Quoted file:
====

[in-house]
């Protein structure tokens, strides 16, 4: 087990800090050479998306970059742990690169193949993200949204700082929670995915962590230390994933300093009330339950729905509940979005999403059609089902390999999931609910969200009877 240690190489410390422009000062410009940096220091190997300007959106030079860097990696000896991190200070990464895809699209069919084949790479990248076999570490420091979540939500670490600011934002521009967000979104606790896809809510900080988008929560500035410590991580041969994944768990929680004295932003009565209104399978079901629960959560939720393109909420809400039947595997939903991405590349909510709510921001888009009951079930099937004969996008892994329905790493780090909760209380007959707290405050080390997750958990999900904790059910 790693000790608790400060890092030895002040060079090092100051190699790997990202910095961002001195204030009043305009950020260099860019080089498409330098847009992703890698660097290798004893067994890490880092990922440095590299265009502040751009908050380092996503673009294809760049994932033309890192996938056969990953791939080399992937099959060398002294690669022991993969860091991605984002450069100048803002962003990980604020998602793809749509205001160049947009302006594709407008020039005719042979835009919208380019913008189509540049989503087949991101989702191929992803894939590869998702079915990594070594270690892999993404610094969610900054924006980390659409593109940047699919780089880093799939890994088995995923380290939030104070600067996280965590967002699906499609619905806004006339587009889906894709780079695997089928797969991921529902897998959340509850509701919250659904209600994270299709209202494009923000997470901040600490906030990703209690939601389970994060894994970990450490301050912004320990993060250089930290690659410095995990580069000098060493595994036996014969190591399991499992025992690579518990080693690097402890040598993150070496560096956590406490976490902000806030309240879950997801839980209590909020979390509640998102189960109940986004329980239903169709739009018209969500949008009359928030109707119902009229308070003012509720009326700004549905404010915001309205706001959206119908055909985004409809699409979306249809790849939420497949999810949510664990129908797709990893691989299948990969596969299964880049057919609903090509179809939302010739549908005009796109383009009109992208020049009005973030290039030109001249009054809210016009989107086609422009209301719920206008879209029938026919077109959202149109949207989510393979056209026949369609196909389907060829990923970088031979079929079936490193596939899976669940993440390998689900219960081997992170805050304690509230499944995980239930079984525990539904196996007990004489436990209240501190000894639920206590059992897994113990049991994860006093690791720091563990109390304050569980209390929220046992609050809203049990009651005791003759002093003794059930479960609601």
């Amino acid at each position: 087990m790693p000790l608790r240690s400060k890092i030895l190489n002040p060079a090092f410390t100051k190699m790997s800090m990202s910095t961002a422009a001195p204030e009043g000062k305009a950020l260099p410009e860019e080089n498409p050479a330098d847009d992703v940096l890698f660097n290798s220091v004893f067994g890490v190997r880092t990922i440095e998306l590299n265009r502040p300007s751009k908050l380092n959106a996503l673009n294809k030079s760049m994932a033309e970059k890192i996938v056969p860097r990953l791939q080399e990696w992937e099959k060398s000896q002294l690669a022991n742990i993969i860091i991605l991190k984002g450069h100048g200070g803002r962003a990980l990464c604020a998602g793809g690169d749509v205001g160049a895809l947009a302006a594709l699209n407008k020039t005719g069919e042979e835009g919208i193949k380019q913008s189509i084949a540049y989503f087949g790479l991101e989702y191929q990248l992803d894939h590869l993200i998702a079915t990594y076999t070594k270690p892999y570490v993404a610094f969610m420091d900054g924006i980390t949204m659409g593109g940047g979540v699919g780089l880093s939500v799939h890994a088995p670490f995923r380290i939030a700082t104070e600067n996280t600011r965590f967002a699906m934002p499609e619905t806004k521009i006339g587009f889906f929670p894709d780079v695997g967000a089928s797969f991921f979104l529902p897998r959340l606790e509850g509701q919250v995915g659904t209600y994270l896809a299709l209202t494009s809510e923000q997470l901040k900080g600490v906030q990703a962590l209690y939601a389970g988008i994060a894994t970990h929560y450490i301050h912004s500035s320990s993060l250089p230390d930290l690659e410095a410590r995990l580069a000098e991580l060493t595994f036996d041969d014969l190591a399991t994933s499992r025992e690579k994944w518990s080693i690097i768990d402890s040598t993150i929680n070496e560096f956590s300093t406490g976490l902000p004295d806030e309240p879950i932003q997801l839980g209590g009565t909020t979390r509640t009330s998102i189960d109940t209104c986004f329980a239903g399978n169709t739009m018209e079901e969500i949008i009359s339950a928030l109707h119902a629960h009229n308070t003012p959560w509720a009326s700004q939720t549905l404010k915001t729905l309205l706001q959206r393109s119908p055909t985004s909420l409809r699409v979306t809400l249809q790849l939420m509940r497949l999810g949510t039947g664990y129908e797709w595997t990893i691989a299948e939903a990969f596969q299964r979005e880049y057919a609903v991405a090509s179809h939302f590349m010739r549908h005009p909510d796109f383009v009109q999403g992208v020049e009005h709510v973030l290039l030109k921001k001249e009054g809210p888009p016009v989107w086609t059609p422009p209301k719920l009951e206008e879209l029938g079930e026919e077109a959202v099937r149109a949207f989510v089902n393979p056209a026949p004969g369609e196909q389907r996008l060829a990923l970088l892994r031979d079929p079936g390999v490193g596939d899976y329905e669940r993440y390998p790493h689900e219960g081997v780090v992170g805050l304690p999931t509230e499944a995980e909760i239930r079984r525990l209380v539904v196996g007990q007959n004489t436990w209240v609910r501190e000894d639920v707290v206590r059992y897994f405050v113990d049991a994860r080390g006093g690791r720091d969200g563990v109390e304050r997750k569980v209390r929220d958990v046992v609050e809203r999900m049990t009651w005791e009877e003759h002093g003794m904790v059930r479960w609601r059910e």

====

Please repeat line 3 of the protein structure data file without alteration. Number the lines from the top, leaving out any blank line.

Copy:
């Amino acid at each position: 087990m790693p000790l608790r240690s400060k890092i030895l190489n002040p060079a090092f410390t100051k190699m790997s800090m990202s910095t961002a422009a001195p204030e009043g000062k305009a950020l260099p410009e860019e080089n498409p050479a330098d847009d992703v940096l890698f660097n290798s220091v004893f067994g890490v190997r880092t990922i440095e998306l590299n265009r502040p300007s751009k908050l380092n959106a996503l673009n294809k030079s760049m994932a033309e970059k890192i996938v056969p860097r990953l791939q080399e990696w992937e099959k060398s000896q002294l690669a022991n742990i993969i860091i991605l991190k984002g450069h100048g200070g803002r962003a990980l990464c604020a998602g793809g690169d749509v205001g160049a895809l947009a302006a594709l699209n407008k020039t005719g069919e042979e835009g919208i193949k380019q913008s189509i084949a540049y989503f087949g790479l991101e989702y191929q990248l992803d894939h590869l993200i998702a079915t990594y076999t070594k270690p892999y570490v993404a610094f969610m420091d900054g924006i980390t949204m659409g593109g940047g979540v699919g780089l880093s939500v799939h890994a088995p670490f995923r380290i939030a700082t104070e600067n996280t600011r965590f967002a699906m934002p499609e619905t806004k521009i006339g587009f889906f929670p894709d780079v695997g967000a089928s797969f991921f979104l529902p897998r959340l606790e509850g509701q919250v995915g659904t209600y994270l896809a299709l209202t494009s809510e923000q997470l901040k900080g600490v906030q990703a962590l209690y939601a389970g988008i994060a894994t970990h929560y450490i301050h912004s500035s320990s993060l250089p230390d930290l690659e410095a410590r995990l580069a000098e991580l060493t595994f036996d041969d014969l190591a399991t994933s499992r025992e690579k994944w518990s080693i690097i768990d402890s040598t993150i929680n070496e560096f956590s300093t406490g976490l902000p004295d806030e309240p879950i932003q997801l839980g209590g009565t909020t979390r509640t009330s998102i189960d109940t209104c986004f329980a239903g399978n169709t739009m018209e079901e969500i949008i009359s339950a928030l109707h119902a629960h009229n308070t003012p959560w509720a009326s700004q939720t549905l404010k915001t729905l309205l706001q959206r393109s119908p055909t985004s909420l409809r699409v979306t809400l249809q790849l939420m509940r497949l999810g949510t039947g664990y129908e797709w595997t990893i691989a299948e939903a990969f596969q299964r979005e880049y057919a609903v991405a090509s179809h939302f590349m010739r549908h005009p909510d796109f383009v009109q999403g992208v020049e009005h709510v973030l290039l030109k921001k001249e009054g809210p888009p016009v989107w086609t059609p422009p209301k719920l009951e206008e879209l029938g079930e026919e077109a959202v099937r149109a949207f989510v089902n393979p056209a026949p004969g369609e196909q389907r996008l060829a990923l970088l892994r031979d079929p079936g390999v490193g596939d899976y329905e669940r993440y390998p790493h689900e219960g081997v780090v992170g805050l304690p999931t509230e499944a995980e909760i239930r079984r525990l209380v539904v196996g007990q007959n004489t436990w209240v609910r501190e000894d639920v707290v206590r059992y897994f405050v113990d049991a994860r080390g006093g690791r720091d969200g563990v109390e304050r997750k569980v209390r929220d958990v046992v609050e809203r999900m049990t009651w005791e009877e003759h002093g003794m904790v059930r479960w609601r059910e």